Historical development of the UK Archive Network

The earliest county record office in the modern sense was the Bedfordshire Record Office, established by George Herbert Fowler
George Herbert Fowler
George Herbert Fowler was an English zoologist, historian and archivist.Fowler was educated at, Eton College and Keble College, Oxford. From 1887 to 1889 he was assistant to E. Ray Lankester at University College, London...

 in 1913. To some extent it was operating within established traditions set by the London-based Public Record Office
Public Record Office
The Public Record Office of the United Kingdom is one of the three organisations that make up the National Archives...

 or National Archives, which first opened in 1838, or by other repositories overseas. Although the statutory operation of such county record offices under the Local Government (Records) Act 1962 was permissive rather than mandatory, the network has gradually expanded. It now includes repositories - which operate largely independently of each other - throughout the whole of England and Wales (the most recent being Powys Archives, opened in the 1980s). Often the foundations of many of the earlier collections were the extensive surviving archives originating from a county's Quarter Sessions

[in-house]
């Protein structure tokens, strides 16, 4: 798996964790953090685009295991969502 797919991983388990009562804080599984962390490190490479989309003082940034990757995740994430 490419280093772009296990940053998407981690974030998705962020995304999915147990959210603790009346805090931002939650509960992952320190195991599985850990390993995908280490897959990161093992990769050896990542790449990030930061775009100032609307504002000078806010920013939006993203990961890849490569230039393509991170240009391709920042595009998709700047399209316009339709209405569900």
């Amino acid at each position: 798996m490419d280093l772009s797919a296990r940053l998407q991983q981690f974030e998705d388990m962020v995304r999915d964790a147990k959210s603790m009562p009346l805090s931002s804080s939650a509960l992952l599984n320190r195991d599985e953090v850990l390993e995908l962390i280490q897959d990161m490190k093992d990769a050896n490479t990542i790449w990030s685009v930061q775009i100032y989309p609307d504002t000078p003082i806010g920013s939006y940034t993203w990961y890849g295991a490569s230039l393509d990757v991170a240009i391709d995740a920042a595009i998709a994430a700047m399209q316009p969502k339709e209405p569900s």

Quarter Sessions
The Courts of Quarter Sessions or Quarter Sessions were local courts traditionally held at four set times each year in the United Kingdom and other countries in the former British Empire...

. There are also many broadly similar repositories in Scotland, Ireland, and overseas. To varying extents they will also help with the care of the county's semi-current or “Modern Records” using Records Management